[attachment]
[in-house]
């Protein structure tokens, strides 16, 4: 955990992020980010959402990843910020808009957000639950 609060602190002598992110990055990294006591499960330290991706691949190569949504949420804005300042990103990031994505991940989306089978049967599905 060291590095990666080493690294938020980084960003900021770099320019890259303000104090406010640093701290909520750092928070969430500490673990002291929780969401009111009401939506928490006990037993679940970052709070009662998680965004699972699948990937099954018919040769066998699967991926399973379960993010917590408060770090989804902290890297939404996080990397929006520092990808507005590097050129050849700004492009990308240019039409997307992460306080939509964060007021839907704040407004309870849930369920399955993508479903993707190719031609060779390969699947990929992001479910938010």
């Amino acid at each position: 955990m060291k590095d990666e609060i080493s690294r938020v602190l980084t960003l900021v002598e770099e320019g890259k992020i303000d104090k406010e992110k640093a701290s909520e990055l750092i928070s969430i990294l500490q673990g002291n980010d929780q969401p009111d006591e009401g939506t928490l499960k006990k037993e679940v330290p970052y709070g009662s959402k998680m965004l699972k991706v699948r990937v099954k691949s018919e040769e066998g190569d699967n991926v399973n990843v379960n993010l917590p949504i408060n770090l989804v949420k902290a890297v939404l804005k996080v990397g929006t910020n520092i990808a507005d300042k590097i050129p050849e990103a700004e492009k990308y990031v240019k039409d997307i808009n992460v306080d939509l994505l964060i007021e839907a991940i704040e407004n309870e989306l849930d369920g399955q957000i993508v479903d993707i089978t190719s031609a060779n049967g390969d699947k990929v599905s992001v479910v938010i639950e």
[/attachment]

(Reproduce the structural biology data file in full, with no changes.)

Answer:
[in-house]
């Protein structure tokens, strides 16, 4: 955990992020980010959402990843910020808009957000639950 609060602190002598992110990055990294006591499960330290991706691949190569949504949420804005300042990103990031994505991940989306089978049967599905 060291590095990666080493690294938020980084960003900021770099320019890259303000104090406010640093701290909520750092928070969430500490673990002291929780969401009111009401939506928490006990037993679940970052709070009662998680965004699972699948990937099954018919040769066998699967991926399973379960993010917590408060770090989804902290890297939404996080990397929006520092990808507005590097050129050849700004492009990308240019039409997307992460306080939509964060007021839907704040407004309870849930369920399955993508479903993707190719031609060779390969699947990929992001479910938010």
């Amino acid at each position: 955990m060291k590095d990666e609060i080493s690294r938020v602190l980084t960003l900021v002598e770099e320019g890259k992020i303000d104090k406010e992110k640093a701290s909520e990055l750092i928070s969430i990294l500490q673990g002291n980010d929780q969401p009111d006591e009401g939506t928490l499960k006990k037993e679940v330290p970052y709070g009662s959402k998680m965004l699972k991706v699948r990937v099954k691949s018919e040769e066998g190569d699967n991926v399973n990843v379960n993010l917590p949504i408060n770090l989804v949420k902290a890297v939404l804005k996080v990397g929006t910020n520092i990808a507005d300042k590097i050129p050849e990103a700004e492009k990308y990031v240019k039409d997307i808009n992460v306080d939509l994505l964060i007021e839907a991940i704040e407004n309870e989306l849930d369920g399955q957000i993508v479903d993707i089978t190719s031609a060779n049967g390969d699947k990929v599905s992001v479910v938010i639950e």